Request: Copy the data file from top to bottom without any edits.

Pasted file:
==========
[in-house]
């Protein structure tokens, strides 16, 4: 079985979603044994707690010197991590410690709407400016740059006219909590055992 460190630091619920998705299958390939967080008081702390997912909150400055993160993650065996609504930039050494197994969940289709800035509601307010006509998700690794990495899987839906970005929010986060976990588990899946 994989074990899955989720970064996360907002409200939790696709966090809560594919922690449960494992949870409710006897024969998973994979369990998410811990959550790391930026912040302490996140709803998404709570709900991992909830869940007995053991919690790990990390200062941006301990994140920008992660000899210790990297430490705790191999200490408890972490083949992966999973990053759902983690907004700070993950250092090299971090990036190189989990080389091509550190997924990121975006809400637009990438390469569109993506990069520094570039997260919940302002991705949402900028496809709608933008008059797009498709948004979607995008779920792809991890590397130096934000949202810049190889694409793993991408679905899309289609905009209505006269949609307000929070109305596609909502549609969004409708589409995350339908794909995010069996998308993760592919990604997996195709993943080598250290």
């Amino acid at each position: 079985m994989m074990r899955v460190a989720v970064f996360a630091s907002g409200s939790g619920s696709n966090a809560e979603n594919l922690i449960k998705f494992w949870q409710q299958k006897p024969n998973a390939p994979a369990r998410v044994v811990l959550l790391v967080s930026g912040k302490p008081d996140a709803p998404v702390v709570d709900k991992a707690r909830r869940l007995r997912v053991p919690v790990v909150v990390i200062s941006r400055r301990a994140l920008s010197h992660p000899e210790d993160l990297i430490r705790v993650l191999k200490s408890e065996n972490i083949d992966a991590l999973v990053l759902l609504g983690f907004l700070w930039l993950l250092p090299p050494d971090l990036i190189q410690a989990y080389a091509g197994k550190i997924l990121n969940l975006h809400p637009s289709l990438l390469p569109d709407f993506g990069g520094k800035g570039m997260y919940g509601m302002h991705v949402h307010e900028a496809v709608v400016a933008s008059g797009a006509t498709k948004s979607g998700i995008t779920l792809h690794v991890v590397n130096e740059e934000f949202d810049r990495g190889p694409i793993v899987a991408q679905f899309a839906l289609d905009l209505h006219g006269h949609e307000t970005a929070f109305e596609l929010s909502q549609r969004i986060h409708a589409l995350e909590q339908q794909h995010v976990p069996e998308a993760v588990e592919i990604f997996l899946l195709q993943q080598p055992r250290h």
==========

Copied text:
[in-house]
């Protein structure tokens, strides 16, 4: 079985979603044994707690010197991590410690709407400016740059006219909590055992 460190630091619920998705299958390939967080008081702390997912909150400055993160993650065996609504930039050494197994969940289709800035509601307010006509998700690794990495899987839906970005929010986060976990588990899946 994989074990899955989720970064996360907002409200939790696709966090809560594919922690449960494992949870409710006897024969998973994979369990998410811990959550790391930026912040302490996140709803998404709570709900991992909830869940007995053991919690790990990390200062941006301990994140920008992660000899210790990297430490705790191999200490408890972490083949992966999973990053759902983690907004700070993950250092090299971090990036190189989990080389091509550190997924990121975006809400637009990438390469569109993506990069520094570039997260919940302002991705949402900028496809709608933008008059797009498709948004979607995008779920792809991890590397130096934000949202810049190889694409793993991408679905899309289609905009209505006269949609307000929070109305596609909502549609969004409708589409995350339908794909995010069996998308993760592919990604997996195709993943080598250290």
């Amino acid at each position: 079985m994989m074990r899955v460190a989720v970064f996360a630091s907002g409200s939790g619920s696709n966090a809560e979603n594919l922690i449960k998705f494992w949870q409710q299958k006897p024969n998973a390939p994979a369990r998410v044994v811990l959550l790391v967080s930026g912040k302490p008081d996140a709803p998404v702390v709570d709900k991992a707690r909830r869940l007995r997912v053991p919690v790990v909150v990390i200062s941006r400055r301990a994140l920008s010197h992660p000899e210790d993160l990297i430490r705790v993650l191999k200490s408890e065996n972490i083949d992966a991590l999973v990053l759902l609504g983690f907004l700070w930039l993950l250092p090299p050494d971090l990036i190189q410690a989990y080389a091509g197994k550190i997924l990121n969940l975006h809400p637009s289709l990438l390469p569109d709407f993506g990069g520094k800035g570039m997260y919940g509601m302002h991705v949402h307010e900028a496809v709608v400016a933008s008059g797009a006509t498709k948004s979607g998700i995008t779920l792809h690794v991890v590397n130096e740059e934000f949202d810049r990495g190889p694409i793993v899987a991408q679905f899309a839906l289609d905009l209505h006219g006269h949609e307000t970005a929070f109305e596609l929010s909502q549609r969004i986060h409708a589409l995350e909590q339908q794909h995010v976990p069996e998308a993760v588990e592919i990604f997996l899946l195709q993943q080598p055992r250290h």